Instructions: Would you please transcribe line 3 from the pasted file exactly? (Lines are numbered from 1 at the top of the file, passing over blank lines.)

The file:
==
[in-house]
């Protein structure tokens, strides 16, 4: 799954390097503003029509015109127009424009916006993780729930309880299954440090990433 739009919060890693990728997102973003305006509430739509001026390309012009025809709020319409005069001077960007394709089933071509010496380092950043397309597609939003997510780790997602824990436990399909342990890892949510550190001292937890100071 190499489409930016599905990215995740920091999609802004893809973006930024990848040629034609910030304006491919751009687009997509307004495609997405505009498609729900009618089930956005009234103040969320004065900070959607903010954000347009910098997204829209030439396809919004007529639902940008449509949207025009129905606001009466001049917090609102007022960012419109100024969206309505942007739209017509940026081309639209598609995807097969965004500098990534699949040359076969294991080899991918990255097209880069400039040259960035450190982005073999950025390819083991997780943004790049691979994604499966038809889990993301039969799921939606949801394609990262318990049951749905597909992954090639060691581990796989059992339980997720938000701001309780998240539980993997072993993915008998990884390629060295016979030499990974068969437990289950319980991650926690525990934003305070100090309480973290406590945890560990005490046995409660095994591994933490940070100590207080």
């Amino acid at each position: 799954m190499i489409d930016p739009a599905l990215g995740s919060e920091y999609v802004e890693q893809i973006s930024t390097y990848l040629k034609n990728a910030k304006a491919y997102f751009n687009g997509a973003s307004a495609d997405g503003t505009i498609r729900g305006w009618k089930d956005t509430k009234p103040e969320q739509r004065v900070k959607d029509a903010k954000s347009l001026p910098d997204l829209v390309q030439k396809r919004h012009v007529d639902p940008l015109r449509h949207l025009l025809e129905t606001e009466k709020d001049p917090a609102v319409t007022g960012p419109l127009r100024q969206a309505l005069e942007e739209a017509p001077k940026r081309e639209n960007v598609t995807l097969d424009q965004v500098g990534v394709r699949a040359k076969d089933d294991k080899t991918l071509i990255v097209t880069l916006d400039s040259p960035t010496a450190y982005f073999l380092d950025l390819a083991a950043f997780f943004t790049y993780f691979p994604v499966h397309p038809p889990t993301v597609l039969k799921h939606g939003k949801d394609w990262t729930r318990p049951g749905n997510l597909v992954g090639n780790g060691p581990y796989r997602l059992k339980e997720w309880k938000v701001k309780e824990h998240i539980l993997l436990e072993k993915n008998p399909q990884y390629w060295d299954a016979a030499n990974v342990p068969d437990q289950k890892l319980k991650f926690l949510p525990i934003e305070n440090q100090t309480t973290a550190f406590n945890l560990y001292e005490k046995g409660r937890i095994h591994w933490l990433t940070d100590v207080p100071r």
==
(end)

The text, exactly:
């Amino acid at each position: 799954m190499i489409d930016p739009a599905l990215g995740s919060e920091y999609v802004e890693q893809i973006s930024t390097y990848l040629k034609n990728a910030k304006a491919y997102f751009n687009g997509a973003s307004a495609d997405g503003t505009i498609r729900g305006w009618k089930d956005t509430k009234p103040e969320q739509r004065v900070k959607d029509a903010k954000s347009l001026p910098d997204l829209v390309q030439k396809r919004h012009v007529d639902p940008l015109r449509h949207l025009l025809e129905t606001e009466k709020d001049p917090a609102v319409t007022g960012p419109l127009r100024q969206a309505l005069e942007e739209a017509p001077k940026r081309e639209n960007v598609t995807l097969d424009q965004v500098g990534v394709r699949a040359k076969d089933d294991k080899t991918l071509i990255v097209t880069l916006d400039s040259p960035t010496a450190y982005f073999l380092d950025l390819a083991a950043f997780f943004t790049y993780f691979p994604v499966h397309p038809p889990t993301v597609l039969k799921h939606g939003k949801d394609w990262t729930r318990p049951g749905n997510l597909v992954g090639n780790g060691p581990y796989r997602l059992k339980e997720w309880k938000v701001k309780e824990h998240i539980l993997l436990e072993k993915n008998p399909q990884y390629w060295d299954a016979a030499n990974v342990p068969d437990q289950k890892l319980k991650f926690l949510p525990i934003e305070n440090q100090t309480t973290a550190f406590n945890l560990y001292e005490k046995g409660r937890i095994h591994w933490l990433t940070d100590v207080p100071r």